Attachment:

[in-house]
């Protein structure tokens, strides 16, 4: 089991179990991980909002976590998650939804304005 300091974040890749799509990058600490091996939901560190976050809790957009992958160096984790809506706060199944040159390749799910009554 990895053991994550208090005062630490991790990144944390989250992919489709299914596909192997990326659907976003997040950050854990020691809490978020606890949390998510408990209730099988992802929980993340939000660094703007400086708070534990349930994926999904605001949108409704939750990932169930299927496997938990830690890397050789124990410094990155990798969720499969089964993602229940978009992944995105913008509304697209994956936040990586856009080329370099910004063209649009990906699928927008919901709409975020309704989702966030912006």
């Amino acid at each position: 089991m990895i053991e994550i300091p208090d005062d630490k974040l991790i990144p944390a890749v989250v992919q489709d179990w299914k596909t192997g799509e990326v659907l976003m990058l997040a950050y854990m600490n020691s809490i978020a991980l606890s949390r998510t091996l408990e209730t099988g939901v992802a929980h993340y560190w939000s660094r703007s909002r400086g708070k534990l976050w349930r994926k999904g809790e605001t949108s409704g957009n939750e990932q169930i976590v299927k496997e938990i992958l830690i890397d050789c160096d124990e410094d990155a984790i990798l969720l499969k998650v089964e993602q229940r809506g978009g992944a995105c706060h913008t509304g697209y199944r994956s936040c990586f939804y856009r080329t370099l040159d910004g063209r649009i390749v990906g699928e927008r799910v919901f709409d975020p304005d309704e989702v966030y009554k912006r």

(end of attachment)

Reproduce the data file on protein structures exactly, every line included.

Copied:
[in-house]
């Protein structure tokens, strides 16, 4: 089991179990991980909002976590998650939804304005 300091974040890749799509990058600490091996939901560190976050809790957009992958160096984790809506706060199944040159390749799910009554 990895053991994550208090005062630490991790990144944390989250992919489709299914596909192997990326659907976003997040950050854990020691809490978020606890949390998510408990209730099988992802929980993340939000660094703007400086708070534990349930994926999904605001949108409704939750990932169930299927496997938990830690890397050789124990410094990155990798969720499969089964993602229940978009992944995105913008509304697209994956936040990586856009080329370099910004063209649009990906699928927008919901709409975020309704989702966030912006």
């Amino acid at each position: 089991m990895i053991e994550i300091p208090d005062d630490k974040l991790i990144p944390a890749v989250v992919q489709d179990w299914k596909t192997g799509e990326v659907l976003m990058l997040a950050y854990m600490n020691s809490i978020a991980l606890s949390r998510t091996l408990e209730t099988g939901v992802a929980h993340y560190w939000s660094r703007s909002r400086g708070k534990l976050w349930r994926k999904g809790e605001t949108s409704g957009n939750e990932q169930i976590v299927k496997e938990i992958l830690i890397d050789c160096d124990e410094d990155a984790i990798l969720l499969k998650v089964e993602q229940r809506g978009g992944a995105c706060h913008t509304g697209y199944r994956s936040c990586f939804y856009r080329t370099l040159d910004g063209r649009i390749v990906g699928e927008r799910v919901f709409d975020p304005d309704e989702v966030y009554k912006r």